A photograph of a paramilitary policeman swinging his baton at an elderly Sikh man has become the defining image of the ongoing farmers' protest in India.
The photograph, taken by Ravi Choudhary, a photojournalist with Press Trust of India (PTI), has gone viral on social media.
It has also resulted in political wrangling - with opposition politicians using the image to criticise the way the protesters are being treated and Prime Minister Narendra Modi's Bharatiya Janata Party (BJP) claiming - falsely - that the farmer was not hit.
Hundreds of thousands of farmers have laid siege to Delhi for the past few days, choking almost all the entry points to the national capital.
They are protesting against a recent law that they say is against their interests. The government says the reforms, which open the farming sector to private players, will not hurt farmers.
Unconvinced, thousands of them have marched upon Delhi, where they were met by barricades at the border.
As they arrived in a convoy of tractors and on foot, tens of thousands of police and paramilitary troops were deployed to halt their march, leading to clashes with the police.
In several places, police fired tear gas shells and used water cannons to try to beat them back.
The photograph of the Sikh farmer, with a flowing white beard, being threatened by a paramilitary policeman was taken last Friday at the Singhu border in north-west Delhi as farmers and protesters breached the barricades and entered the city.
"There was stone pelting, barricades were broken and a bus was also damaged with violent clashes between the police and protesters," photojournalist Ravi Choudhary, who took the picture, told fact-check site Boomlive.com.
He said the police started hitting the protesters and the old man in the photo was also hit.
The photograph went viral quickly, shared by tens of thousands of people on Twitter, Facebook and Instagram.
Many, including the photographer, tagged the image with "Jai Jawan, Jai Kisan" (or "Hail the Soldier, Hail the Farmer") - a slogan coined by former Indian PM Lal Bahadur Shastri in 1965 during the India-Pakistan war to stress the importance of soldiers and farmers in nation building.
Rahul Gandhi, senior leader of the opposition Congress party, also tweeted the image.
"It's a very sad photo. Our slogan was Jai Jawan, Jai Kisan, but today PM Modi's arrogance has pitted the soldier against the farmer. This is very dangerous," he wrote.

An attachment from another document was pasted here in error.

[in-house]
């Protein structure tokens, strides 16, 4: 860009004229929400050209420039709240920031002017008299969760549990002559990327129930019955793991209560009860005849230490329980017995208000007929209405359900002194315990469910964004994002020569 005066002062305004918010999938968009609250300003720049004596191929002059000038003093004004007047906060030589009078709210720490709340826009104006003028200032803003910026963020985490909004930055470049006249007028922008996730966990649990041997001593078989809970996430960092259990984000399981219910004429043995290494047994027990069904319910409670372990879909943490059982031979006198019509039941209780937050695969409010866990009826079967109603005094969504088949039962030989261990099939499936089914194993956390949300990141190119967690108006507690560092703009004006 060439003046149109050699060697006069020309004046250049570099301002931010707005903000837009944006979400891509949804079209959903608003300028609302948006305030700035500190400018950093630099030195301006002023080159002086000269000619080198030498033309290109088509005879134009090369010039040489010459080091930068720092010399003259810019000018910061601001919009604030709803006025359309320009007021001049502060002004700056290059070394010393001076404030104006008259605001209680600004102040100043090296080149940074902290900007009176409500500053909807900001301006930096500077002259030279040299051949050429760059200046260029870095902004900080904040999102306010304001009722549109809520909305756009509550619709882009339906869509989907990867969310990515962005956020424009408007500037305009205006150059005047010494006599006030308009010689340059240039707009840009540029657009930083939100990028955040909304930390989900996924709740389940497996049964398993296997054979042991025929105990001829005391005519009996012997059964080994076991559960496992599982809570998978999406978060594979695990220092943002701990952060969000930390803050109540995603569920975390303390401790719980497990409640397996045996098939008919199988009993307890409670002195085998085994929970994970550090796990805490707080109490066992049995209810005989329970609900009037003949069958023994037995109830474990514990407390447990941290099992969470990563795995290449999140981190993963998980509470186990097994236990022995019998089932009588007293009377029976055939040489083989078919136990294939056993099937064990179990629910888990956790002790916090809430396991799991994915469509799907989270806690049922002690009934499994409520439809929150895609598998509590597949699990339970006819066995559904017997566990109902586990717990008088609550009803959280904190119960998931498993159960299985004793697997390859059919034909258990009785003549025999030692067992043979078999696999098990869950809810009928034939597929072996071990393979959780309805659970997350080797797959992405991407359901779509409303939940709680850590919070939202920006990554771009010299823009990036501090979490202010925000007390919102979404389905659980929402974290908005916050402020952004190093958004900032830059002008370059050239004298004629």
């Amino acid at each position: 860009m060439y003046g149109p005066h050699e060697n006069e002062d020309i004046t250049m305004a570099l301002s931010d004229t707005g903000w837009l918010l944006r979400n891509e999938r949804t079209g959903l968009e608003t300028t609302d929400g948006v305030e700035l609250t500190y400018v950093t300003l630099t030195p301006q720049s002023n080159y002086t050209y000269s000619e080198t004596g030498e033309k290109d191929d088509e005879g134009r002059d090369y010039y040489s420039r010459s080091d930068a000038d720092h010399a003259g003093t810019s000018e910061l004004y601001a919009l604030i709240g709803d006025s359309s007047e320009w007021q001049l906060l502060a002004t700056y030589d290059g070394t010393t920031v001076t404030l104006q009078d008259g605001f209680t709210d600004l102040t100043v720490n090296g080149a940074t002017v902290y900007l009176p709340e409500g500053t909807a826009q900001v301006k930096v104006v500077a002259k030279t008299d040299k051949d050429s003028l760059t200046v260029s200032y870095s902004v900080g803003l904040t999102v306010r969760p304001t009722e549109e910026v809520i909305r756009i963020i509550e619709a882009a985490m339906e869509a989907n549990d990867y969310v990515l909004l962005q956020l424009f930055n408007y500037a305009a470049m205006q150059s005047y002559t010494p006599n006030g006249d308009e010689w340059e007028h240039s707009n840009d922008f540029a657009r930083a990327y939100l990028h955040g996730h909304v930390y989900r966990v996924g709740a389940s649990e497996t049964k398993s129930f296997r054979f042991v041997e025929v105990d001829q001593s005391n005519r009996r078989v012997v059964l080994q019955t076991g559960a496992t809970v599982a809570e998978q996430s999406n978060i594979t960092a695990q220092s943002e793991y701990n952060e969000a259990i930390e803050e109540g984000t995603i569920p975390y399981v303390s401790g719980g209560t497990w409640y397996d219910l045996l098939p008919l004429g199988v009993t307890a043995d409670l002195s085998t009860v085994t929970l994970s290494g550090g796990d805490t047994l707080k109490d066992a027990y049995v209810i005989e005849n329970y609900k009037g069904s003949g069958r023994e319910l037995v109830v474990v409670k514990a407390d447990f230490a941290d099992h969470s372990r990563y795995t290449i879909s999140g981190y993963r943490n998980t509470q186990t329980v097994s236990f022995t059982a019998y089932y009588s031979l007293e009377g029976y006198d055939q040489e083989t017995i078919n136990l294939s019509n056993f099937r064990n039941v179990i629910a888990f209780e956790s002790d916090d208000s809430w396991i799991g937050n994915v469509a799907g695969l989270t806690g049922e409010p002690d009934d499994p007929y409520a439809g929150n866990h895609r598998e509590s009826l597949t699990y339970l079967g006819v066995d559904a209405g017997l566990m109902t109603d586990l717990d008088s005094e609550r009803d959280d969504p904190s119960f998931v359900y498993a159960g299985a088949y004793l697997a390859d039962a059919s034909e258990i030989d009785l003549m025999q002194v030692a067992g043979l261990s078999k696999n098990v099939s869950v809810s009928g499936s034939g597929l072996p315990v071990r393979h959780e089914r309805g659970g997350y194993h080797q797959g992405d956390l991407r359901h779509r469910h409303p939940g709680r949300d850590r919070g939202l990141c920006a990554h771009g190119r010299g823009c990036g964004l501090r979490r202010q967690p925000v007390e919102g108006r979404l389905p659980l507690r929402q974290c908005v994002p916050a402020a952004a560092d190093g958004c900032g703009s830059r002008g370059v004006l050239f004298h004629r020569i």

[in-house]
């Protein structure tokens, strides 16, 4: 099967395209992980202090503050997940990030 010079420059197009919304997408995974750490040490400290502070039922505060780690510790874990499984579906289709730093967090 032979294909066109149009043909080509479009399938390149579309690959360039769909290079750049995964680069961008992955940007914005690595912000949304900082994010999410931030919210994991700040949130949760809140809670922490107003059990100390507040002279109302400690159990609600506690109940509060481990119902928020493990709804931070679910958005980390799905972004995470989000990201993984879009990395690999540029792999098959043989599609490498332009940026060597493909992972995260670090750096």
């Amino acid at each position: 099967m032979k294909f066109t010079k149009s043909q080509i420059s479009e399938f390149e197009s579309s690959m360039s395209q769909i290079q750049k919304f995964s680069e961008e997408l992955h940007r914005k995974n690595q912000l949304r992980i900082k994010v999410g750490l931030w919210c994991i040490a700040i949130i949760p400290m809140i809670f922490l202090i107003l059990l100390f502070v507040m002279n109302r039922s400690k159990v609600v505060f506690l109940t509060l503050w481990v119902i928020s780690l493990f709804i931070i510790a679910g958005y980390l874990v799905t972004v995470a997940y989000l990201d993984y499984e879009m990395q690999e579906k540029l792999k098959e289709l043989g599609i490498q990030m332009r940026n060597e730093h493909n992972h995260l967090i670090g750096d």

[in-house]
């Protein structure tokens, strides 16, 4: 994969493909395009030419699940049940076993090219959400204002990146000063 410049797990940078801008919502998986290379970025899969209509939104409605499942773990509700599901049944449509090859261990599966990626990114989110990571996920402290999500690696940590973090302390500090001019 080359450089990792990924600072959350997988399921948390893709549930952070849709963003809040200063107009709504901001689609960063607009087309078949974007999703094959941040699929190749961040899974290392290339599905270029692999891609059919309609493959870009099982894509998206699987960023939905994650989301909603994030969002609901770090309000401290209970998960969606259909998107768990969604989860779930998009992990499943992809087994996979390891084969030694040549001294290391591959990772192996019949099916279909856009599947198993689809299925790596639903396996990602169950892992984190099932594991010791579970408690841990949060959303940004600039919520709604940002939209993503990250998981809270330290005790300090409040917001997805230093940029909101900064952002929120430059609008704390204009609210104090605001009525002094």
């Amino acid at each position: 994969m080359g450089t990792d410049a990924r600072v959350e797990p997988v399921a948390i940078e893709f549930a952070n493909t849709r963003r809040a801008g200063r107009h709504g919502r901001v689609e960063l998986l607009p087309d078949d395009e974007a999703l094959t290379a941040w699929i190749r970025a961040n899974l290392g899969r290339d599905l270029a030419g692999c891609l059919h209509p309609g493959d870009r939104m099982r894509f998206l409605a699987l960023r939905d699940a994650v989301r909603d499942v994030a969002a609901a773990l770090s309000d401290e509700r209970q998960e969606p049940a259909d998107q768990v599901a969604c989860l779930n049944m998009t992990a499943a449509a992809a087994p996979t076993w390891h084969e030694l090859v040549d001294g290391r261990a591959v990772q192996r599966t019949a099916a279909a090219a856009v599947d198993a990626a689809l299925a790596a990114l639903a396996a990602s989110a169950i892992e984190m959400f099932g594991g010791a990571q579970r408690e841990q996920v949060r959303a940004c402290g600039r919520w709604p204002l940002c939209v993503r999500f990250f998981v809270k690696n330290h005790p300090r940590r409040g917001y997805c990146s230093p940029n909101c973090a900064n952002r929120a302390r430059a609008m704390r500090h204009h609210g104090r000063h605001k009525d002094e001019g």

बड़ी ही दुखद फ़ोटो है। हमारा नारा तो ‘जय जवान जय किसान’ का था लेकिन आज PM मोदी के अहंकार ने जवान को किसान के ख़िलाफ़ खड़ा कर दिया।— Rahul Gandhi (@RahulGandhi) November 28, 2020
यह बहुत ख़तरनाक है। pic.twitter.com/1pArTEECsU
Amit Malviya, head of the BJP's IT cell, questioned Mr Gandhi's claim - he shared a three-second video clip to claim that the farmer had not been hit and described it as propaganda.
In the end though, it was his tweet that was called out for being propaganda - many pointed out that it was labelled "manipulated media" by Twitter.
Mr Malviya's claims were also debunked by Boomlive which scoured longer versions of the video and also tracked down Sukhdev Singh, the farmer in the photograph, and interviewed him.
It reported that the farmer was "targeted by not one but two security personnel… Mr Singh who is currently at the Haryana-Delhi border told us that he sustained injuries to his forearm, back and calf muscle".
Images of thousands of elderly farmers from Punjab and Haryana - known as the "food bowl" of India - being tear-gassed and sprayed with water in the winter cold have won them tremendous public sympathy in India and also from the diaspora around the globe.
On Monday, Canadian Prime Minister Justin Trudeau expressed concern over India's response to the demonstrations and said his country "will always be there to defend the right of peaceful protest".
The farmers' cause, however, continues to gain support.
The authorities invited them for talks - one round of talks with government ministers on Tuesday failed; a second round is scheduled for Thursday.
The farmers have now set up massive camps at several locations on the city's border and say they will stay as long as it takes for the authorities to agree to repeal the "black law".
They say they've come "prepared for a long battle" - with trolleys full of rice and grains, and pots and pans to cook their own food.
It could be a long haul.